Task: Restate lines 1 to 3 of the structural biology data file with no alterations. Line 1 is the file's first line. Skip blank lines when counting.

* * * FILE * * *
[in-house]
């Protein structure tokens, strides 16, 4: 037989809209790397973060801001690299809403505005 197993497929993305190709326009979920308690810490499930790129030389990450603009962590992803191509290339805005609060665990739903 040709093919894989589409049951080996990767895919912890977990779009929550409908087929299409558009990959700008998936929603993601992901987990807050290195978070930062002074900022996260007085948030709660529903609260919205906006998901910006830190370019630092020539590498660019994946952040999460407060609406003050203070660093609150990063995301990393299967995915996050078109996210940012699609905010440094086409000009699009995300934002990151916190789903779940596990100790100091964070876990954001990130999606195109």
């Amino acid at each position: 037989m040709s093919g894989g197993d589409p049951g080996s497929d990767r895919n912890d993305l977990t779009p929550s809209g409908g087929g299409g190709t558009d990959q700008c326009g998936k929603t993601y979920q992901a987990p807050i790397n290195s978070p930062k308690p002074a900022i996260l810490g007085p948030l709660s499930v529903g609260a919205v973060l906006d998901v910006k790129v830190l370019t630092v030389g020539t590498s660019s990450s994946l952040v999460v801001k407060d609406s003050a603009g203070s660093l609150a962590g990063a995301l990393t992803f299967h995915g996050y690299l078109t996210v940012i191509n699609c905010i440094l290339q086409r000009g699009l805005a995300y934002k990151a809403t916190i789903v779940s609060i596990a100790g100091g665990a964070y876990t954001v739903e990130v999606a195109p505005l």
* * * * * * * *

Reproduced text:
[in-house]
């Protein structure tokens, strides 16, 4: 037989809209790397973060801001690299809403505005 197993497929993305190709326009979920308690810490499930790129030389990450603009962590992803191509290339805005609060665990739903 040709093919894989589409049951080996990767895919912890977990779009929550409908087929299409558009990959700008998936929603993601992901987990807050290195978070930062002074900022996260007085948030709660529903609260919205906006998901910006830190370019630092020539590498660019994946952040999460407060609406003050203070660093609150990063995301990393299967995915996050078109996210940012699609905010440094086409000009699009995300934002990151916190789903779940596990100790100091964070876990954001990130999606195109």
């Amino acid at each position: 037989m040709s093919g894989g197993d589409p049951g080996s497929d990767r895919n912890d993305l977990t779009p929550s809209g409908g087929g299409g190709t558009d990959q700008c326009g998936k929603t993601y979920q992901a987990p807050i790397n290195s978070p930062k308690p002074a900022i996260l810490g007085p948030l709660s499930v529903g609260a919205v973060l906006d998901v910006k790129v830190l370019t630092v030389g020539t590498s660019s990450s994946l952040v999460v801001k407060d609406s003050a603009g203070s660093l609150a962590g990063a995301l990393t992803f299967h995915g996050y690299l078109t996210v940012i191509n699609c905010i440094l290339q086409r000009g699009l805005a995300y934002k990151a809403t916190i789903v779940s609060i596990a100790g100091g665990a964070y876990t954001v739903e990130v999606a195109p505005l």